On paper the Nokia N82 is very similar to the-- except it's a candybar phone and not a slider. But before you think this is just a redesign, take a second look, because the N82 really surprised us in more ways than one.
It will be shortly available for free on a monthly contract with most major networks.
This is not an attractive phone. It may come packed with features, but the N82 is ugly. It literally looks like it's fallen off the production line too soon. The silver front and silvery grey casing combine to create a flat, uninspiring look.
It feels solid but lacks the quality feel of theand is rather plasticky. Things don't get better when it comes to the keypad, which although usable, features rice-grain like keys that are a too small for our liking.
There's a small shortcut key nestled in between the right soft key and cancel key that feels out of place too -- but all is not lost in the design department.
The soft keys and navigation key are large and easy to press, and the camera keys are equally straightforward. The camera cover uses a simple switch mechanism and the expandable memory card slot is easy to get to.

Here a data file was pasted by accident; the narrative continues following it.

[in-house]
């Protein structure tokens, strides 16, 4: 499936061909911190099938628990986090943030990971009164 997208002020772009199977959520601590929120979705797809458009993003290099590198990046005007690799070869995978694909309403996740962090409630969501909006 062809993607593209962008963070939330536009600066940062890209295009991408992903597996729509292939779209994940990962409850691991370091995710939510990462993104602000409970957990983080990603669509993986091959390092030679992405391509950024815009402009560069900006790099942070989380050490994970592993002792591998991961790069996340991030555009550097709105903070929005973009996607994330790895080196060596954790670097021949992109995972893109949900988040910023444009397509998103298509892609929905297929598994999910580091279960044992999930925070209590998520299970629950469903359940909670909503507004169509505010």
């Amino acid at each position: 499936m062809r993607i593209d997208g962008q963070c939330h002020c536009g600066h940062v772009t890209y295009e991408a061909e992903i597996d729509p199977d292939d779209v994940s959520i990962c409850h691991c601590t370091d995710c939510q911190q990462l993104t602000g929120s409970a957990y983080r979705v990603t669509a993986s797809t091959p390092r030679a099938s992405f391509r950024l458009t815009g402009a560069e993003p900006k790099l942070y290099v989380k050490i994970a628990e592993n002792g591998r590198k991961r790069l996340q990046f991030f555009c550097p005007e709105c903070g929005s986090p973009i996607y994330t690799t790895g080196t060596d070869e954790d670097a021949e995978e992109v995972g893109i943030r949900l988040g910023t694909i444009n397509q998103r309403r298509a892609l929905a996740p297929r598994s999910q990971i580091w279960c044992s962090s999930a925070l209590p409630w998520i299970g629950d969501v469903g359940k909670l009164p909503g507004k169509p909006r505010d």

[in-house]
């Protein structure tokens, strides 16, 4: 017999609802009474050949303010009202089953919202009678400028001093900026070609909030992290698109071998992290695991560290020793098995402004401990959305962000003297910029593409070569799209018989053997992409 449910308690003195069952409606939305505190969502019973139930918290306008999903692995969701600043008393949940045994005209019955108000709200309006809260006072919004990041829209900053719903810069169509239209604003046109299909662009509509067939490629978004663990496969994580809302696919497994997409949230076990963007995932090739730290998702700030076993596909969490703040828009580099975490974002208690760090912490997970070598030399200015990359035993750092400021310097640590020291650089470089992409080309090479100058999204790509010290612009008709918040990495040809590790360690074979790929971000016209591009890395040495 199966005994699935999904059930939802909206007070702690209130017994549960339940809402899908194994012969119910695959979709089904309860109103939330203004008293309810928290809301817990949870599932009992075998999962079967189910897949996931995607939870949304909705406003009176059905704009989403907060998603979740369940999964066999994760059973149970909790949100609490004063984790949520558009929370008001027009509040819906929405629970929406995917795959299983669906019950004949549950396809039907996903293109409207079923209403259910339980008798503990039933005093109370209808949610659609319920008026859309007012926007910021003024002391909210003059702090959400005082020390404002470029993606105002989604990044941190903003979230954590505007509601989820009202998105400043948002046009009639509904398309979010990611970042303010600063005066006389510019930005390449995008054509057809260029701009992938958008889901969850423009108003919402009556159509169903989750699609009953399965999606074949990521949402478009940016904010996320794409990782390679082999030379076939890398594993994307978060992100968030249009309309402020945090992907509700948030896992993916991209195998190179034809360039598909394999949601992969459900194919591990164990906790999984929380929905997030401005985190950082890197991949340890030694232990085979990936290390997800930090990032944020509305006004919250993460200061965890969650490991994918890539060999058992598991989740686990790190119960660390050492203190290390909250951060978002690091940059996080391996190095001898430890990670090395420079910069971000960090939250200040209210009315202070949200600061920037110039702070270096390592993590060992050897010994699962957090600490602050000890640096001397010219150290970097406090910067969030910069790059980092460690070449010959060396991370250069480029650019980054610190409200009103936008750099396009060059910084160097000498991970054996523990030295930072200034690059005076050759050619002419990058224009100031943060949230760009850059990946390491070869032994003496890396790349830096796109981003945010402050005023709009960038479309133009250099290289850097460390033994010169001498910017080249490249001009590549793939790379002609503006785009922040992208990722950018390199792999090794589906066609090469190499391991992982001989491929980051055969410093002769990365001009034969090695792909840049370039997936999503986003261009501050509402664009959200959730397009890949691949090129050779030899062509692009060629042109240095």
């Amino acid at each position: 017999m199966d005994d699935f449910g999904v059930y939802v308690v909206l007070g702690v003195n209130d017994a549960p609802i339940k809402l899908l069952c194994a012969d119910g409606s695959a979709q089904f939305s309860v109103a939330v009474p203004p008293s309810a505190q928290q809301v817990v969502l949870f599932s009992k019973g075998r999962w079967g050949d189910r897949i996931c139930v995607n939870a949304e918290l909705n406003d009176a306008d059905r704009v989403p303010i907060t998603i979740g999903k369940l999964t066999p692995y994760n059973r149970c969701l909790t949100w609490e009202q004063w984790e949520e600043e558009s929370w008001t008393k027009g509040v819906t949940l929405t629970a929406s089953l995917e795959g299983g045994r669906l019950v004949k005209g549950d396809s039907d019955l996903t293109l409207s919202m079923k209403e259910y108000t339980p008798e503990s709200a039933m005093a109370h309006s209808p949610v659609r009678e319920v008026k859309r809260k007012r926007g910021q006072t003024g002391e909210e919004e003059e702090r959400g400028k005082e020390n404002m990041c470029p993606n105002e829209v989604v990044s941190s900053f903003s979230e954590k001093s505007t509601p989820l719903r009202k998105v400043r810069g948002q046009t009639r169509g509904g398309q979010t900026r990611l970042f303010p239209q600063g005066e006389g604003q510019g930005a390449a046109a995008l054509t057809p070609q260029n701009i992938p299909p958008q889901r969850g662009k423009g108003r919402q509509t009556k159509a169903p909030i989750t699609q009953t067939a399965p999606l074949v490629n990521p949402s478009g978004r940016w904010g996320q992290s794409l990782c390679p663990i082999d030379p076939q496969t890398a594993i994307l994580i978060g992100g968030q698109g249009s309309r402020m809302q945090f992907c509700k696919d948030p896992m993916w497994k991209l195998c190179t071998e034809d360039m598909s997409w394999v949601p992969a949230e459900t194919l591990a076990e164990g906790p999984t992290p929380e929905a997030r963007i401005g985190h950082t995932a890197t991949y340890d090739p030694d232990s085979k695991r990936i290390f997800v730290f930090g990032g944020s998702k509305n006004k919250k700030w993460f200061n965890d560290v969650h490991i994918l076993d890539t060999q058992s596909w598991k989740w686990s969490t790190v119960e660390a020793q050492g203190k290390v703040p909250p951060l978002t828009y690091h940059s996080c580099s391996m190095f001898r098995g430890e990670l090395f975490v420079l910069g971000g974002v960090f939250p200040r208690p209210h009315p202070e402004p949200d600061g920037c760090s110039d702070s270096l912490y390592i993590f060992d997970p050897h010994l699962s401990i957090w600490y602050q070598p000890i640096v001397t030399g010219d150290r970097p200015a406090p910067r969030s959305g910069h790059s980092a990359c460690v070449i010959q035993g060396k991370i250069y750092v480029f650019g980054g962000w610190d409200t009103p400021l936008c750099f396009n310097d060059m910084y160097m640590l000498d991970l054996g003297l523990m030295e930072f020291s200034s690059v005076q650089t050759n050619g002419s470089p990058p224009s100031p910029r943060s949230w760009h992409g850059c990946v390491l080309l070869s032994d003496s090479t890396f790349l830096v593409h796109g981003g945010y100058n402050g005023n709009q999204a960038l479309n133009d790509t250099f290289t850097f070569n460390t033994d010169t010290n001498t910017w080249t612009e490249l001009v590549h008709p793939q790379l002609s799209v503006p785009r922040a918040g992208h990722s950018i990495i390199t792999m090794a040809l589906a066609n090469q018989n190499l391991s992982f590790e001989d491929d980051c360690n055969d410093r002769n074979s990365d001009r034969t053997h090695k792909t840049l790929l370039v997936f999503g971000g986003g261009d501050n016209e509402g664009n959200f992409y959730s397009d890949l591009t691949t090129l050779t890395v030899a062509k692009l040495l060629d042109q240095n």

In a massive improvement over the N95, the N82's 3.5mm headphone jack is placed on the top of the phone instead of the side. Another noticeable difference is that the N82 has no moving parts, so taking it out of or putting it into your pocket won't accidentally activate anything.
The N82's most impressive feature is definitely its camera. You may be thinking that on paper there's no significant difference between it and the N95's -- they both boast 5 megapixels -- but we think it's much better. It's possibly even the best camera on a phone so far.
Flick the cover open and you're ready to go. Auto-focus works very well and most importantly so does the xenon flash, which the N95 doesn't have -- it really illuminates scenes well in low light and even in total darkness.